Our ASEAN neighbours are more valuable to ag than China

10 May, 2018 08:15 AM
 Vietnam's young and increasingly better paid population is one of ASEAN's big three markets for agricultural imports.
Vietnam's young and increasingly better paid population is one of ASEAN's big three markets for agricultural imports.

While Australia’s agricultural trade with China generally hogs the headlines, the real export money in Asia is actually with our 10 trading partners in the ASEAN group.

Already worth more than $8.7 billion in 2016, compared with our $5.4b of agricultural exports to China, the Association of South East Asian Nations is also a more diverse consumer, particularly when it comes to horticultural and seafood imports.

ASEAN – Brunei, Cambodia, Indonesia, Laos, Malaysia, Myanmar, Philippines, Singapore, Thailand and Vietnam – has almost 10 per cent of the world’s population, or about 647 million people.

Australian farm product exports to our ASEAN neighbours have soared 60pc in the past seven years, and a whopping 216pc since 2000, according to research by the Australia and New Zealand Banking Group.

ASEAN is not just bigger than China as a total market, it is also closer, particularly the big population states of Indonesia, the Philippines and Vietnam (with 72pc of the region’s consumers).

ANZ expects ASEAN’s consumption of soft commodities will rise to 285m tonnes by 2024-25.

That’s more than 60m tonnes above current levels.

Rising consumption will be largely fuelled by an estimated 7pc annual lift in per capita income across the region from about $5600 a year to almost $9000 by 2025.

ANZ’s latest Insights report noted in addition to rising consumption and populations, Australian agribusiness export prospects to the region would be aided by greater urbanisation which was reducing the land available for agricultural production.

Urbanisation rates had been well above the world average in the past two decades.

With less than a third of ASEAN’s total land area dedicated to agricultural farmland, its farming space was already about 10pc less than the rest of the world.

“In terms of agricultural production land, the acreage for the region is likely to have already peaked and production area is likely to decrease as urbanisation continues,” the report stated.

“Much of the incremental increase in agricultural production in ASEAN is likely to come from technological investment.”

ANZ noted Australia’s grain sector had been a significant beneficiary of our rising trade with ASEAN.

Our grain export values jumped from just $27m in 2000 to almost $2.3 billion in 2016.

“There’s more to Asia than China when considering ASEAN is home to around 9pc of the world’s population and emerging economic powerhouses Indonesia and Vietnam,” said ANZ’s agribusiness head, Mark Bennett.

“Given the scarcity of agricultural land and rising meat consumption in ASEAN, we expect continued and growing demand for Australian grains and protein, assisted further by rising incomes.”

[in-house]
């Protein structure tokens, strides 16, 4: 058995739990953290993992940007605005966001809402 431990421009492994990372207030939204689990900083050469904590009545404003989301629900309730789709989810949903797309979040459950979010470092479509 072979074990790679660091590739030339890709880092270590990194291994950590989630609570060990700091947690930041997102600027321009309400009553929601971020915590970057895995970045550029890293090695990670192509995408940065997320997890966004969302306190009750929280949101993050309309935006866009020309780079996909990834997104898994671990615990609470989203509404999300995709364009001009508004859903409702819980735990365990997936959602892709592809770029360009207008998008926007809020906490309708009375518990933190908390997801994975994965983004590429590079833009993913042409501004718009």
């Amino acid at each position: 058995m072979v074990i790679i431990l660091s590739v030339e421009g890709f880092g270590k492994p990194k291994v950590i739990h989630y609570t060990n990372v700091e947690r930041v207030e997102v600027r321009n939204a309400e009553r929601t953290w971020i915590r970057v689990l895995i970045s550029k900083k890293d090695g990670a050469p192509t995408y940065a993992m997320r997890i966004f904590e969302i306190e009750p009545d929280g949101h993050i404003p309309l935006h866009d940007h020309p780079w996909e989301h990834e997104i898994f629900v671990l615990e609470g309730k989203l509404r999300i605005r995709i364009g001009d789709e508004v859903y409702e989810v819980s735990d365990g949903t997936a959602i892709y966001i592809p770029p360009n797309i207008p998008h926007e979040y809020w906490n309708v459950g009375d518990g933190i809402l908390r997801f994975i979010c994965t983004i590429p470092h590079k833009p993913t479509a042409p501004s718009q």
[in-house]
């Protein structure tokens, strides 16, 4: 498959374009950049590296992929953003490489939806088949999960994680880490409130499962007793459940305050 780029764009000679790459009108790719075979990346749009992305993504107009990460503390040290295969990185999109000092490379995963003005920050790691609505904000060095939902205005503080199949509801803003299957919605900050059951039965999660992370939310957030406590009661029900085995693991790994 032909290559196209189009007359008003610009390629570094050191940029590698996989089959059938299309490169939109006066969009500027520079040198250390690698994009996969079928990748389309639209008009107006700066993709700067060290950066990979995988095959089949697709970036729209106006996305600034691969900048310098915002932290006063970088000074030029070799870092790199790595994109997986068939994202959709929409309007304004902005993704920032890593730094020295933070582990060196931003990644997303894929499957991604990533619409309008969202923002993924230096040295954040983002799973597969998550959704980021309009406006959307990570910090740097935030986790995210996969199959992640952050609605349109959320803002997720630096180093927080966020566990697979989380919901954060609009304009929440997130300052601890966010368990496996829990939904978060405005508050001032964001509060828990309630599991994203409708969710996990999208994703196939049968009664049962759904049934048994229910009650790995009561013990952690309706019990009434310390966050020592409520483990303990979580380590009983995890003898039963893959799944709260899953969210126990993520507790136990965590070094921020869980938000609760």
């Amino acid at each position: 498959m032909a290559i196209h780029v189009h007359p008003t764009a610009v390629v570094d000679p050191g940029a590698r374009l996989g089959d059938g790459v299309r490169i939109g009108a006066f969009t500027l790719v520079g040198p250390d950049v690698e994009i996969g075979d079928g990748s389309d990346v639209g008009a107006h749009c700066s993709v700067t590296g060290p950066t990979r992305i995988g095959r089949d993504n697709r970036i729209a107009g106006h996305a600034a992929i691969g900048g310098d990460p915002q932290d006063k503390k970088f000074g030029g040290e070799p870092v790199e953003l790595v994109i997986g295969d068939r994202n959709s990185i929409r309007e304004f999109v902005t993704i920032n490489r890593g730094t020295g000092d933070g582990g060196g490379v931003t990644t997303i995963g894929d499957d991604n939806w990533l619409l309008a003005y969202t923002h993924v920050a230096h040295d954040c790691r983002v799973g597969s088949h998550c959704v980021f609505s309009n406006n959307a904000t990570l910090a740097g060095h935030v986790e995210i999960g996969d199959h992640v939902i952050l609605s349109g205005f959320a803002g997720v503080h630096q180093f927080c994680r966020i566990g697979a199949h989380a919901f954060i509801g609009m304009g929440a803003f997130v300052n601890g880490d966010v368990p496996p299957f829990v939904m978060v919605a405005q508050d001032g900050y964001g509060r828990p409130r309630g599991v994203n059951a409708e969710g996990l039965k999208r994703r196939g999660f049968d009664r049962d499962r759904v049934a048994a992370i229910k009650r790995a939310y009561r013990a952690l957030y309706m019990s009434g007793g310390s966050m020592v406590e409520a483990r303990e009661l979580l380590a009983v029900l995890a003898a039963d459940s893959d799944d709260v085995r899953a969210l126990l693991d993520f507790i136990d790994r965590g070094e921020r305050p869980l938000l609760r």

However, while steady growth of Australian agricultural commodities to ASEAN was likely, Mr Bennett cautioned that, similar to all export markets, challenges remained.

“Australia’s proximity to Asia and strong trade relationships provide an advantage, but it’s important to recognise we’re one of many countries looking to capitalise on the growing demand for safe, quality foods,” he said.

“Food safety and regulation in particular are important considerations for producers looking to export to ASEAN.”

Although the Australian and NZ Free Trade Agreement with ASEAN in 2010 had helped open up access for our exporters, the importing countries had now turned up the heat with non-tariff measures.

These restrictive strategies focused on issues including quality and disease control.

Tariffs on agri products to ASEAN have continued to decline but non-tariff measures have increased, mostly based around sanitary and phytosanitary measures and technical barriers the ANZ Insights report noted.

Increasing income levels in the region would drive increasing food variety and quality expectations from consumers and the non-tariff measures by Asian governments partly reflected this active concern about food quality.

“Arguably the measures can also be used for protecting domestic agricultural sectors,” the report said.

“With an increasing importance for goods to move quickly across borders, it remains more important than ever that Australia and ASEAN countries continue developing protocols to reduce non-tariff barriers.”

While rice is currently the most popular grain consumed in the region, wheat and corn continue to gain market share at about 6.5pc annually and are expected to be the main focus of future grain imports.

Meat consumption is dominated by poultry (55pc), pork (38pc) and beef (7pc) and is growing strongly according to ANZ’s research.

Beef has crept up at 3pc a year since 2000, while pork had shot ahead at 60pc a year.

Surprisingly, however, dairy product consumption only grew at a modest 0.4pc over the same period.

“However, with growing consumer incomes and increasing health awareness, it is anticipated dairy will grow at a much higher rate in the near future,” the report predicted.



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